The YMCA will be difficult to access when it is allowed to reopen, my shortcut using this side entrance on Lincoln Street will become popular.

Lovely days and golden sunsets, and talk of possible snow by Wednesday?

Credit Photo: Haim Zach / GPO

President Rivlin took a trip to Mount Hermon this week to the snow.

When will we get back to “normal” is the big question, not if it will snow.

On Friday, my son was sitting on our porch. He looked out and said, “What’s that building? It wasn’t there last time I was here.” Not the Knesset, it has been there over 50 years, but the construction near Cinema City has mushroomed up during the past year.

Parents with young children were relieved to get out for some fun days this past week with travel in Israel less limited. But families really want to go back to school in real classrooms or even outdoors, and not at home forever zooming. There are Israeli students who have been in classrooms for only one day, though I saw a sign this week wishing students good luck on their final high school exams.

In Bnei Brak on Thursday night, free chulent was offered to people getting vaccinated. Hikers were vaccinated in an MDA Corona vaccine trailer in the Shokeda Forest.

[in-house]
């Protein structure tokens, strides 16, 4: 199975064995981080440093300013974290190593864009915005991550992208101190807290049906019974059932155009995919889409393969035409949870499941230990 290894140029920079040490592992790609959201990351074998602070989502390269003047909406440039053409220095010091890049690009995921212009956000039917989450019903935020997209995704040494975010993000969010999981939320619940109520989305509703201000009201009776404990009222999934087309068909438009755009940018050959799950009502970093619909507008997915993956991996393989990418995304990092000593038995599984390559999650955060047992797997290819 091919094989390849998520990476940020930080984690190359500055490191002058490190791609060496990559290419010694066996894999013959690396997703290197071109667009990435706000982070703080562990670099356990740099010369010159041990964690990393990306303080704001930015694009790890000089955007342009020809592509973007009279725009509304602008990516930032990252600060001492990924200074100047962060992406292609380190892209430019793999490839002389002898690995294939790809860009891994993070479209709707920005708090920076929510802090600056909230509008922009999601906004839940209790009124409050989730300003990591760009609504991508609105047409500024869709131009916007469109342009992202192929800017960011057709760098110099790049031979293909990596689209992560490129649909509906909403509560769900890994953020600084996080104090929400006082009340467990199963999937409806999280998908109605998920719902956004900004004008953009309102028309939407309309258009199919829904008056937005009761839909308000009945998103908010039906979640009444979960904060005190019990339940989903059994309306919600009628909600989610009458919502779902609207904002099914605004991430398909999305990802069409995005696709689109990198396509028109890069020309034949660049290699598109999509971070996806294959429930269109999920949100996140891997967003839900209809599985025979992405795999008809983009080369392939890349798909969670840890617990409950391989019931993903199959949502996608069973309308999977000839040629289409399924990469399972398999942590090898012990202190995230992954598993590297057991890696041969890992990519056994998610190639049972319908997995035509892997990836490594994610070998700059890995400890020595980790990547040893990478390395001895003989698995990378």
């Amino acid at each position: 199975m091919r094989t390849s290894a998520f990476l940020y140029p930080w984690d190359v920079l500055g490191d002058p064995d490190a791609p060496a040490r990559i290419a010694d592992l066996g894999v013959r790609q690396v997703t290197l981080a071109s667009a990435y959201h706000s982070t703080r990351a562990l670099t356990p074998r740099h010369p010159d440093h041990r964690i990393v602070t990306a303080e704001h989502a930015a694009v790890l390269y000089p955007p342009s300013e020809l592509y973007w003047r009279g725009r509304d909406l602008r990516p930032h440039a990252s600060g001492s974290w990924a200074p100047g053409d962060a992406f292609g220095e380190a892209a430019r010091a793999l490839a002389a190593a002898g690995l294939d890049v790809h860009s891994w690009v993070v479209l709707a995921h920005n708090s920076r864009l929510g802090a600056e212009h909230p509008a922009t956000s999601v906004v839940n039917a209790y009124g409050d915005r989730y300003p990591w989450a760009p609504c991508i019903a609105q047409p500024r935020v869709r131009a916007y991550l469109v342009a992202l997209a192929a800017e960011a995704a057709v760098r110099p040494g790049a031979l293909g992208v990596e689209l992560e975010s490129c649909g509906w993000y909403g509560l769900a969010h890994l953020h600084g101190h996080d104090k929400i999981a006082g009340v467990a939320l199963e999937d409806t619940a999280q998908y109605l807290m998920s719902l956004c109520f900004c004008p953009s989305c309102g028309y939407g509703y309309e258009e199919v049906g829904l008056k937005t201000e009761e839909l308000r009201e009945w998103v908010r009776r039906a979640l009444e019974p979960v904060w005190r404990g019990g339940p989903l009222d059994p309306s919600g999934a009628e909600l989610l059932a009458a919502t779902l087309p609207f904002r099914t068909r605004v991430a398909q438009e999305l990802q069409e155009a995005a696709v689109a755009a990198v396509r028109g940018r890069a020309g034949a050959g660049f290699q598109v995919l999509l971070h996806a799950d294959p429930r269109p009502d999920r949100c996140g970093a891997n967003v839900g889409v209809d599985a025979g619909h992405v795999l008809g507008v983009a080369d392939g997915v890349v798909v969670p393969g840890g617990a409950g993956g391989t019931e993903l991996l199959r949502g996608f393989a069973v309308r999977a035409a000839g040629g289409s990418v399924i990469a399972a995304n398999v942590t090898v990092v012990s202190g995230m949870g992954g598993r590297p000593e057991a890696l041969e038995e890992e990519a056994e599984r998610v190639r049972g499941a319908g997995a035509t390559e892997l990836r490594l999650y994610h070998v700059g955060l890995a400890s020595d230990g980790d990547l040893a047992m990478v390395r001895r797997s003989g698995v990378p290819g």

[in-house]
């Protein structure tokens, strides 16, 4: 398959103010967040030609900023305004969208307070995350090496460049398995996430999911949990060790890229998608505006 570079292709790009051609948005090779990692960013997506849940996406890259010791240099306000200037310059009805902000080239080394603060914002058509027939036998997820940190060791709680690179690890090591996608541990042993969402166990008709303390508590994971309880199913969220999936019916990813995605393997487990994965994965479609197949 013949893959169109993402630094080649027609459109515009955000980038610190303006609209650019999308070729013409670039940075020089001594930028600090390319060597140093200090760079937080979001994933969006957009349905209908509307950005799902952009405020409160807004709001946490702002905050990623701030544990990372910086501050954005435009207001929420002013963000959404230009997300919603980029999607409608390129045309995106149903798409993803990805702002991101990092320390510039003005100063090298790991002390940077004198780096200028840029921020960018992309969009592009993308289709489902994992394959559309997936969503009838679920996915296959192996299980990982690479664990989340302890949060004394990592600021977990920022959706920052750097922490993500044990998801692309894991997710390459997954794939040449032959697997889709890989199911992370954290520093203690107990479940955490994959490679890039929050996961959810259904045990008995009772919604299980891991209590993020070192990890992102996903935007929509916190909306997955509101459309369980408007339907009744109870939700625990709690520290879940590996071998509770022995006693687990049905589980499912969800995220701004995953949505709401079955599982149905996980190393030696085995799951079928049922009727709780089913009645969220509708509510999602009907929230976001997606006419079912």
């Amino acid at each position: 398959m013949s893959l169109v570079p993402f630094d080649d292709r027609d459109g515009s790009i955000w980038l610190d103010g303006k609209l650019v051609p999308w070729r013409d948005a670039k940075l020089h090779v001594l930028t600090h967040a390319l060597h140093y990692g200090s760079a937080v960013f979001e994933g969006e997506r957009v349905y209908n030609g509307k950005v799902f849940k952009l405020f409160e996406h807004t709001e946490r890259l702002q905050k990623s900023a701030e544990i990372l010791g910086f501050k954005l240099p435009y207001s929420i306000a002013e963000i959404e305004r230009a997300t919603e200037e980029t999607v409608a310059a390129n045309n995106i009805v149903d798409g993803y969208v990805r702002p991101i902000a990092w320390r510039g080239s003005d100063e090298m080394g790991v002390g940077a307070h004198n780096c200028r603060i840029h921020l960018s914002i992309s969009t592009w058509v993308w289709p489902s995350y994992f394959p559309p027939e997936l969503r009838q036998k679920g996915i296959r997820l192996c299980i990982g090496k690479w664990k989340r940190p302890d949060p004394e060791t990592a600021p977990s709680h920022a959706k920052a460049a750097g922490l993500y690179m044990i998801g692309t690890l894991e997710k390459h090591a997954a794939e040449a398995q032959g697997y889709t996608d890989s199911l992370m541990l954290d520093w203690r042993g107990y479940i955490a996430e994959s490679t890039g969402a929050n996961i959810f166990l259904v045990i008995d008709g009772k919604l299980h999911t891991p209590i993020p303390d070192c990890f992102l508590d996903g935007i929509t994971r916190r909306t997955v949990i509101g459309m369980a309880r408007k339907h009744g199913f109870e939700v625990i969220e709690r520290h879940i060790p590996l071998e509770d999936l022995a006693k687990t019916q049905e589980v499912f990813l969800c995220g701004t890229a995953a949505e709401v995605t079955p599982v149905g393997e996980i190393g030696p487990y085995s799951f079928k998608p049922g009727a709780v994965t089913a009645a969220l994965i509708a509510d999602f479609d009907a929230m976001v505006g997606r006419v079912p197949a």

The sun was shining and it was warm last week, what will happen next?

You never know what will happen in the Jerusalem streets!

Check back next week to find out and stay well out there.

Jerusalem 2021 New Year, New Beginnings

As 2021 begins, Israel has a population of 9.3 million. Already over one million Israelis have received vaccinations, while the number of those ill with COVID-19 keeps rising over 6,000 daily.

Sun set in Jerusalem Tower of David viewed from Jaffa Gate

For the third corona lockdown, traffic was heavy as the sun was setting.

Mamilla Mall was closing down with people doing last-minute errands.

The full moon was bright over the plaza inside Jaffa Gate.